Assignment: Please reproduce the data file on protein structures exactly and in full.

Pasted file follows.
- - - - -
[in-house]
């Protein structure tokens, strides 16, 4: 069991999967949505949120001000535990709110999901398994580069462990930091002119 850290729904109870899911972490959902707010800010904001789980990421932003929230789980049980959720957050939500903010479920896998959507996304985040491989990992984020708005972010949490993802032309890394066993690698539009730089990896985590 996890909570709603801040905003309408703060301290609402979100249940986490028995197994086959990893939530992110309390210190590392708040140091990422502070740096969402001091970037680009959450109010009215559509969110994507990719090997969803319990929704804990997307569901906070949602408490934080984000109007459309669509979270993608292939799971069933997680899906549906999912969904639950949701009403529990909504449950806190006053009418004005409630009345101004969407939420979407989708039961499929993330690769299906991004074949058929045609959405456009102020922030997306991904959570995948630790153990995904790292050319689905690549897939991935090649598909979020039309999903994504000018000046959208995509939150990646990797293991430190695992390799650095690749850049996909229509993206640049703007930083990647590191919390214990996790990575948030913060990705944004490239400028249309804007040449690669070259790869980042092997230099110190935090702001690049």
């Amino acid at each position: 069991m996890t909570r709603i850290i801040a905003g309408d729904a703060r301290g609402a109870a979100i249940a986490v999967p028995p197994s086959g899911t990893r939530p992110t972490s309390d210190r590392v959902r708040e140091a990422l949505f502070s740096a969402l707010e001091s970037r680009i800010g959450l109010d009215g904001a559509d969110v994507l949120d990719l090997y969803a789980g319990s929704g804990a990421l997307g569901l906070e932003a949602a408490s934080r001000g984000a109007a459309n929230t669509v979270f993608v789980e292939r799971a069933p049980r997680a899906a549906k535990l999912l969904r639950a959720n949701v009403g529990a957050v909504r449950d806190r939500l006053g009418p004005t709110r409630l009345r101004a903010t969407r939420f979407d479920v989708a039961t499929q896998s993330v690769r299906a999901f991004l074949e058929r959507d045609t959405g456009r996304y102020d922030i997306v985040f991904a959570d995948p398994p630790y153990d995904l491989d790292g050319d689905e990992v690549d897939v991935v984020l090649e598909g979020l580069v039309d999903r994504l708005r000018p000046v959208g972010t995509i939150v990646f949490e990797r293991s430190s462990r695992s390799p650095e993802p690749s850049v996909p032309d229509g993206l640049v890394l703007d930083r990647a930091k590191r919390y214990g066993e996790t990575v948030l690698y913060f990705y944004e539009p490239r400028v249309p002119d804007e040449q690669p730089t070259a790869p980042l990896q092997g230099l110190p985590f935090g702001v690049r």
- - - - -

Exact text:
[in-house]
């Protein structure tokens, strides 16, 4: 069991999967949505949120001000535990709110999901398994580069462990930091002119 850290729904109870899911972490959902707010800010904001789980990421932003929230789980049980959720957050939500903010479920896998959507996304985040491989990992984020708005972010949490993802032309890394066993690698539009730089990896985590 996890909570709603801040905003309408703060301290609402979100249940986490028995197994086959990893939530992110309390210190590392708040140091990422502070740096969402001091970037680009959450109010009215559509969110994507990719090997969803319990929704804990997307569901906070949602408490934080984000109007459309669509979270993608292939799971069933997680899906549906999912969904639950949701009403529990909504449950806190006053009418004005409630009345101004969407939420979407989708039961499929993330690769299906991004074949058929045609959405456009102020922030997306991904959570995948630790153990995904790292050319689905690549897939991935090649598909979020039309999903994504000018000046959208995509939150990646990797293991430190695992390799650095690749850049996909229509993206640049703007930083990647590191919390214990996790990575948030913060990705944004490239400028249309804007040449690669070259790869980042092997230099110190935090702001690049």
């Amino acid at each position: 069991m996890t909570r709603i850290i801040a905003g309408d729904a703060r301290g609402a109870a979100i249940a986490v999967p028995p197994s086959g899911t990893r939530p992110t972490s309390d210190r590392v959902r708040e140091a990422l949505f502070s740096a969402l707010e001091s970037r680009i800010g959450l109010d009215g904001a559509d969110v994507l949120d990719l090997y969803a789980g319990s929704g804990a990421l997307g569901l906070e932003a949602a408490s934080r001000g984000a109007a459309n929230t669509v979270f993608v789980e292939r799971a069933p049980r997680a899906a549906k535990l999912l969904r639950a959720n949701v009403g529990a957050v909504r449950d806190r939500l006053g009418p004005t709110r409630l009345r101004a903010t969407r939420f979407d479920v989708a039961t499929q896998s993330v690769r299906a999901f991004l074949e058929r959507d045609t959405g456009r996304y102020d922030i997306v985040f991904a959570d995948p398994p630790y153990d995904l491989d790292g050319d689905e990992v690549d897939v991935v984020l090649e598909g979020l580069v039309d999903r994504l708005r000018p000046v959208g972010t995509i939150v990646f949490e990797r293991s430190s462990r695992s390799p650095e993802p690749s850049v996909p032309d229509g993206l640049v890394l703007d930083r990647a930091k590191r919390y214990g066993e996790t990575v948030l690698y913060f990705y944004e539009p490239r400028v249309p002119d804007e040449q690669p730089t070259a790869p980042l990896q092997g230099l110190p985590f935090g702001v690049r």